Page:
There is no place in the middle eastern country of Jordan that is more iconic than the ancient city of Petra. Petra made the list as one of the New 7 Wonders of the World. Also, it has become somewhat of a media icon, appearing in movies such as Indiana Jones and the Last Crusade. Sprawling over 60 sq. km among the Petra Mountains, it was hard to wrap our minds around what to see in Petra with kids. So we spent three days exploring the area and are bringing our best tips to you!
Getting to Petra involves a 3-hour drive from Jordan’s capital of Amman. While the drive may seem long, there is a lot to see along the way! On arrival in Wadi Musa, it’s quick to see that it is a city that caters to visitors. There are incredible restaurants and shops for visitors.
Tip: The drive to Petra from Amman can be accomplished by three methods: 1) by renting your own car, 2) by joining a tour, or 3) by taking a bus.
The Long Walk to and Through Al Siq
After we showed our tickets at the entrance to Petra, we began a 1.2 km walk along a crushed stone path toward Al Siq. Right away we were approached by no less than half a dozen local Bedouins asking if we wanted to take rides on horses or carriages.
Tip: If you decide to ride into Petra rather than walk, make sure you negotiate the price openly with the guides beforehand. The horses will only take you to the opening of al Siq, but the carriages can go all the way through to the Treasury.
Tombs, Temples, and Columns of Bab As-Siq
The amazing sites along the walk to Al Siq can often be overlooked in the excitement to get to the majestic buildings within Petra. As our eyes began to adjust to the bright sun, we quickly noticed the various shapes among the mountains surrounding the paths. Lining the mountain walls were towering Obelisk tombs, caves, and columns.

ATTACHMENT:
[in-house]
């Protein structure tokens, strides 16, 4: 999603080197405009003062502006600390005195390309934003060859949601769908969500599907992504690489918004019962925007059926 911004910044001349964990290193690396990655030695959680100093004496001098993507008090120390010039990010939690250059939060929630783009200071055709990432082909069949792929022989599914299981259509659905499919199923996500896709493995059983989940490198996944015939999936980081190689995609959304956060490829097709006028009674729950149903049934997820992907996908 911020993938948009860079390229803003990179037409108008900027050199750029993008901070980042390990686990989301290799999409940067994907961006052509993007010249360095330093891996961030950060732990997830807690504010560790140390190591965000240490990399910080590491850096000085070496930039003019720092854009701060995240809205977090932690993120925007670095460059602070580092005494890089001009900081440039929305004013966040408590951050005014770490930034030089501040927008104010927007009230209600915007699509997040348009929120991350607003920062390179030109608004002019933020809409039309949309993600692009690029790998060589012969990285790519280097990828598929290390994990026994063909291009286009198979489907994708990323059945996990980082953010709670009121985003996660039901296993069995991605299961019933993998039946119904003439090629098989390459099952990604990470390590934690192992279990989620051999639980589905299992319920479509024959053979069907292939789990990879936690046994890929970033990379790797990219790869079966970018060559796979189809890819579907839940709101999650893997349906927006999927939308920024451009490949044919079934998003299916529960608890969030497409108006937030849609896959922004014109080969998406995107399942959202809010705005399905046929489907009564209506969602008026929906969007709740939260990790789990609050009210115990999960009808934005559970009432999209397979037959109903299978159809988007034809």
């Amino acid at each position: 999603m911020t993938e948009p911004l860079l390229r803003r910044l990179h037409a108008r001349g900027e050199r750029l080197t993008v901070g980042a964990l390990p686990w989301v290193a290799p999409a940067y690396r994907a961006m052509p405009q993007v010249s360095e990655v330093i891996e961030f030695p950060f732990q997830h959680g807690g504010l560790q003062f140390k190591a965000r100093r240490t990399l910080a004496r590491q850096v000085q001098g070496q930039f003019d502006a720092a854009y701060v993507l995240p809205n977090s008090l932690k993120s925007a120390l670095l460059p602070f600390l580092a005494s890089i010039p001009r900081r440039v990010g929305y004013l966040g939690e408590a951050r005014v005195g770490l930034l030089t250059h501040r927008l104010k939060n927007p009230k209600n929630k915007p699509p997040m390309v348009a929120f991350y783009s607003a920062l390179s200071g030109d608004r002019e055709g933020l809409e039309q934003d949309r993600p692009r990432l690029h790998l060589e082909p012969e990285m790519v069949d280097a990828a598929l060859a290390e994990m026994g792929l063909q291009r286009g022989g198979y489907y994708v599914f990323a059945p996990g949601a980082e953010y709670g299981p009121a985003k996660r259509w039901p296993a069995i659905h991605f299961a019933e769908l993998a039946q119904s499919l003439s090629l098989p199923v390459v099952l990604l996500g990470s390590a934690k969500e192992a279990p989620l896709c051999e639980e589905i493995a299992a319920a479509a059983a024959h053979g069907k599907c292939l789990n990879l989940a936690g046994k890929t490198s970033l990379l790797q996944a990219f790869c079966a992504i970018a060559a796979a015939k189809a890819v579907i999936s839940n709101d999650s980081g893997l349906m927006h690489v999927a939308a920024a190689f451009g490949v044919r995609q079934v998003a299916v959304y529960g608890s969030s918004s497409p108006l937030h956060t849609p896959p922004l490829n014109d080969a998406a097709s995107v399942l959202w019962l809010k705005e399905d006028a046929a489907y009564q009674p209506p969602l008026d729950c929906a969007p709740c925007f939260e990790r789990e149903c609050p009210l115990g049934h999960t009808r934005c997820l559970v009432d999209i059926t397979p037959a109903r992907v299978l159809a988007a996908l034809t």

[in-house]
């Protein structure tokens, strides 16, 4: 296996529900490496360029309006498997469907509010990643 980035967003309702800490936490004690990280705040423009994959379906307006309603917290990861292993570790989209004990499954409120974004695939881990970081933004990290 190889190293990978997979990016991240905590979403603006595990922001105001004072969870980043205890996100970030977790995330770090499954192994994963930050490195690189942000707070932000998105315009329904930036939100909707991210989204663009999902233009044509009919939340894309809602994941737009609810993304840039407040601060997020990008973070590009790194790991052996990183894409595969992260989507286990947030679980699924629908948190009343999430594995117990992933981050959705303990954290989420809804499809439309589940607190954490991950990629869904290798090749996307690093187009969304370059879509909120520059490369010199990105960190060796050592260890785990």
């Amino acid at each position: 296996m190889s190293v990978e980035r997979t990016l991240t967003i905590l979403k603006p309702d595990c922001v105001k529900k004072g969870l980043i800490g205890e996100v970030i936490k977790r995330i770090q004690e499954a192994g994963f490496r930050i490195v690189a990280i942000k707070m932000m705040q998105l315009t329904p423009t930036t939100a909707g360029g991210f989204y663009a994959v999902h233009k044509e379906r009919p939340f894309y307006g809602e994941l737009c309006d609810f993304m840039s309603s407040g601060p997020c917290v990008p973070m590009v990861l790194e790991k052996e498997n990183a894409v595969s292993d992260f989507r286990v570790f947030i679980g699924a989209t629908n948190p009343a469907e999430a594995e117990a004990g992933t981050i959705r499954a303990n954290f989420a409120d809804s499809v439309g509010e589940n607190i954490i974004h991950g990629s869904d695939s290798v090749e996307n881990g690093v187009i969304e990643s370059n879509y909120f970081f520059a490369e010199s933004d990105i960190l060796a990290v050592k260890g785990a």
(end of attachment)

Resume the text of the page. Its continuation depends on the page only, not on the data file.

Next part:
The tombs are the most spectacular site on the way to Al Siq. There are several that you can explore along the way, the largest being three stories of towering sandstone. The reliefs along the front offer witness to the Arab, Egyptian and the Roman occupation of the region.
Entering Al Siq
As we approached Al Siq we passed over a bridge. To the right was a small store built into the cliffside. This is the only place to get drinks and snacks till the Treasury, 1.2 km away. As we entered the Siq, we were instantly dwarfed by the towering 200 m cliffs.
Many visitors to Petra rush through the Siq to get to the main city. But that is a shame. Al Siq offers some stunning sites. And if it were anywhere else, it would be a destination of its own. The walls are lined with niches that once held sacred statues for Nabataeans making the pilgrimage to Petra. Many of these niches are still visible today, although most have been badly eroded. Also visible are the remains of once detailed sculptures illustrating Petra as one of the key trading hubs in the region. One of the best preserved shows a man leading a group of camels through the Siq.